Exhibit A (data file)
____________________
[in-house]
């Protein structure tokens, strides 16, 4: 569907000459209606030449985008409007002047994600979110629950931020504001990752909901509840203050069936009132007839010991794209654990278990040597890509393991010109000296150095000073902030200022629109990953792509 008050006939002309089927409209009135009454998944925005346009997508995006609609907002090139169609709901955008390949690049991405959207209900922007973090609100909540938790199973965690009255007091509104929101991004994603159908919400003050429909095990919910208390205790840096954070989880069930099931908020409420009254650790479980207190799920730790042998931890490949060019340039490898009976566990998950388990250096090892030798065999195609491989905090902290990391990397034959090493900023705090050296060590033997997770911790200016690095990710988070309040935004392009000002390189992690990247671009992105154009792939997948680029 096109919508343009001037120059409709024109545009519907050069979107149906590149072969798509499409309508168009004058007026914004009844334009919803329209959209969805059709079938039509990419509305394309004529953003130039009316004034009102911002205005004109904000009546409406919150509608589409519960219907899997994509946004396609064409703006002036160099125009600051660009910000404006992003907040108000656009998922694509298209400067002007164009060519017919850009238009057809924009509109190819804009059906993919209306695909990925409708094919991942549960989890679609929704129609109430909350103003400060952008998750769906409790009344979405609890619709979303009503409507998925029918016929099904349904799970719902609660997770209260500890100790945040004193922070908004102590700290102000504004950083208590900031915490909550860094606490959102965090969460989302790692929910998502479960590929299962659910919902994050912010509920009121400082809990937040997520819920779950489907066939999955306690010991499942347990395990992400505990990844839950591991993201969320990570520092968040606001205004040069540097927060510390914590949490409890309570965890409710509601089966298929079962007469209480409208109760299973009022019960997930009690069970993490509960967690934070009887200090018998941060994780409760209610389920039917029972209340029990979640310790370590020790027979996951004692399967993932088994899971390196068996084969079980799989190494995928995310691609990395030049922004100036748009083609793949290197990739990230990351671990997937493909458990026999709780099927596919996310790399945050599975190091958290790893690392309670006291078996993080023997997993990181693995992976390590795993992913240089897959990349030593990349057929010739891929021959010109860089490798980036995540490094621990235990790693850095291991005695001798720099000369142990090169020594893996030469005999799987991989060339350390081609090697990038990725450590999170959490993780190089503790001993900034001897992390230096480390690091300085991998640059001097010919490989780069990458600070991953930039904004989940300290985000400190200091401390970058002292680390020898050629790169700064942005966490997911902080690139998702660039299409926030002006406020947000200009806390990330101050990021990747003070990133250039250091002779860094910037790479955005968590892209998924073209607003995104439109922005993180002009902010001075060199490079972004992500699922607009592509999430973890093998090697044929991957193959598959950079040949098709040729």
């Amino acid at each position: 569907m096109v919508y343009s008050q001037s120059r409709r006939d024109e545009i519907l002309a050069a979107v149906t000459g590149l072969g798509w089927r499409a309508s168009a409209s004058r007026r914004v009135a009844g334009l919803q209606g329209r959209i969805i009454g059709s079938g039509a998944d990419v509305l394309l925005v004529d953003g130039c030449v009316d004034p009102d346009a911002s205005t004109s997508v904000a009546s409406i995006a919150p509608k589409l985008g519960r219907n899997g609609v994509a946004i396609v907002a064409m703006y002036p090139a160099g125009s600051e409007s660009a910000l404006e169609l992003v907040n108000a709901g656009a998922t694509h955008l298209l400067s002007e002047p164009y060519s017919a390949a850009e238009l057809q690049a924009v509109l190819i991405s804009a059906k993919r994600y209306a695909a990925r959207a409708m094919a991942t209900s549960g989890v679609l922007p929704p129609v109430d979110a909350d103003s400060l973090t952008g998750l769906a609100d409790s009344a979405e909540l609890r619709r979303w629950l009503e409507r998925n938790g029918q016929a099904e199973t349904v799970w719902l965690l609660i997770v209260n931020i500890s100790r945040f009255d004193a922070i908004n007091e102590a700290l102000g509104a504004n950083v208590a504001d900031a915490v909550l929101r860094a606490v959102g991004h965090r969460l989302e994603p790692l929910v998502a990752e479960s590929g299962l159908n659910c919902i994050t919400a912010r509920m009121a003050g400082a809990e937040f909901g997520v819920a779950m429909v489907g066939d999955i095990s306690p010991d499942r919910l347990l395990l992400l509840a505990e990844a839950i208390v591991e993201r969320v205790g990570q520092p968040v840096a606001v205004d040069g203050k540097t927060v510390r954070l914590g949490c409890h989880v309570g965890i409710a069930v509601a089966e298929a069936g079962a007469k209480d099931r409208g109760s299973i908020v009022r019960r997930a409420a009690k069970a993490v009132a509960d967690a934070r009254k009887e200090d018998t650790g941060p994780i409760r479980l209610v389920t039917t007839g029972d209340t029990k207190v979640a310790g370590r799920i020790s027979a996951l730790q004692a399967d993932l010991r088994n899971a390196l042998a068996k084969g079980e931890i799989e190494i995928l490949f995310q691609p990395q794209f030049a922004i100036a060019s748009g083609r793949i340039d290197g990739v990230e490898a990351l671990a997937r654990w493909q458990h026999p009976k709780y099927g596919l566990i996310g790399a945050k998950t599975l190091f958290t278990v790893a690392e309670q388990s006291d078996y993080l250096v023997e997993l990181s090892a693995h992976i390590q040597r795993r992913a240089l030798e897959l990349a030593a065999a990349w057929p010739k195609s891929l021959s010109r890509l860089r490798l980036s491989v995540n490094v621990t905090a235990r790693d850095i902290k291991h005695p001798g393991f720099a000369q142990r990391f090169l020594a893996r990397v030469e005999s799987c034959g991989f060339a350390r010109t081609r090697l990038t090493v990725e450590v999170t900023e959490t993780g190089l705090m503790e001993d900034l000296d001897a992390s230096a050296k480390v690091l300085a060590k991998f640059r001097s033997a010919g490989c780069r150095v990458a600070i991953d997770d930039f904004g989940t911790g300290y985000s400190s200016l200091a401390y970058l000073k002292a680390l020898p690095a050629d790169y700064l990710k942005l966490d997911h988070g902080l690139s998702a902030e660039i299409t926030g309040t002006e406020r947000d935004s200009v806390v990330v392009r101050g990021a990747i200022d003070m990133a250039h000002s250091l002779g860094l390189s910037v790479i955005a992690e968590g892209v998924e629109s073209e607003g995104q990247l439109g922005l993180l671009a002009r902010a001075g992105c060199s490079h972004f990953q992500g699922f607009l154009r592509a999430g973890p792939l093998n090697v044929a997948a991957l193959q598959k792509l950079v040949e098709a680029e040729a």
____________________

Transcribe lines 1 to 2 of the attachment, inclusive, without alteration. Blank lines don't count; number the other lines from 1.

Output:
[in-house]
């Protein structure tokens, strides 16, 4: 569907000459209606030449985008409007002047994600979110629950931020504001990752909901509840203050069936009132007839010991794209654990278990040597890509393991010109000296150095000073902030200022629109990953792509 008050006939002309089927409209009135009454998944925005346009997508995006609609907002090139169609709901955008390949690049991405959207209900922007973090609100909540938790199973965690009255007091509104929101991004994603159908919400003050429909095990919910208390205790840096954070989880069930099931908020409420009254650790479980207190799920730790042998931890490949060019340039490898009976566990998950388990250096090892030798065999195609491989905090902290990391990397034959090493900023705090050296060590033997997770911790200016690095990710988070309040935004392009000002390189992690990247671009992105154009792939997948680029 096109919508343009001037120059409709024109545009519907050069979107149906590149072969798509499409309508168009004058007026914004009844334009919803329209959209969805059709079938039509990419509305394309004529953003130039009316004034009102911002205005004109904000009546409406919150509608589409519960219907899997994509946004396609064409703006002036160099125009600051660009910000404006992003907040108000656009998922694509298209400067002007164009060519017919850009238009057809924009509109190819804009059906993919209306695909990925409708094919991942549960989890679609929704129609109430909350103003400060952008998750769906409790009344979405609890619709979303009503409507998925029918016929099904349904799970719902609660997770209260500890100790945040004193922070908004102590700290102000504004950083208590900031915490909550860094606490959102965090969460989302790692929910998502479960590929299962659910919902994050912010509920009121400082809990937040997520819920779950489907066939999955306690010991499942347990395990992400505990990844839950591991993201969320990570520092968040606001205004040069540097927060510390914590949490409890309570965890409710509601089966298929079962007469209480409208109760299973009022019960997930009690069970993490509960967690934070009887200090018998941060994780409760209610389920039917029972209340029990979640310790370590020790027979996951004692399967993932088994899971390196068996084969079980799989190494995928995310691609990395030049922004100036748009083609793949290197990739990230990351671990997937493909458990026999709780099927596919996310790399945050599975190091958290790893690392309670006291078996993080023997997993990181693995992976390590795993992913240089897959990349030593990349057929010739891929021959010109860089490798980036995540490094621990235990790693850095291991005695001798720099000369142990090169020594893996030469005999799987991989060339350390081609090697990038990725450590999170959490993780190089503790001993900034001897992390230096480390690091300085991998640059001097010919490989780069990458600070991953930039904004989940300290985000400190200091401390970058002292680390020898050629790169700064942005966490997911902080690139998702660039299409926030002006406020947000200009806390990330101050990021990747003070990133250039250091002779860094910037790479955005968590892209998924073209607003995104439109922005993180002009902010001075060199490079972004992500699922607009592509999430973890093998090697044929991957193959598959950079040949098709040729």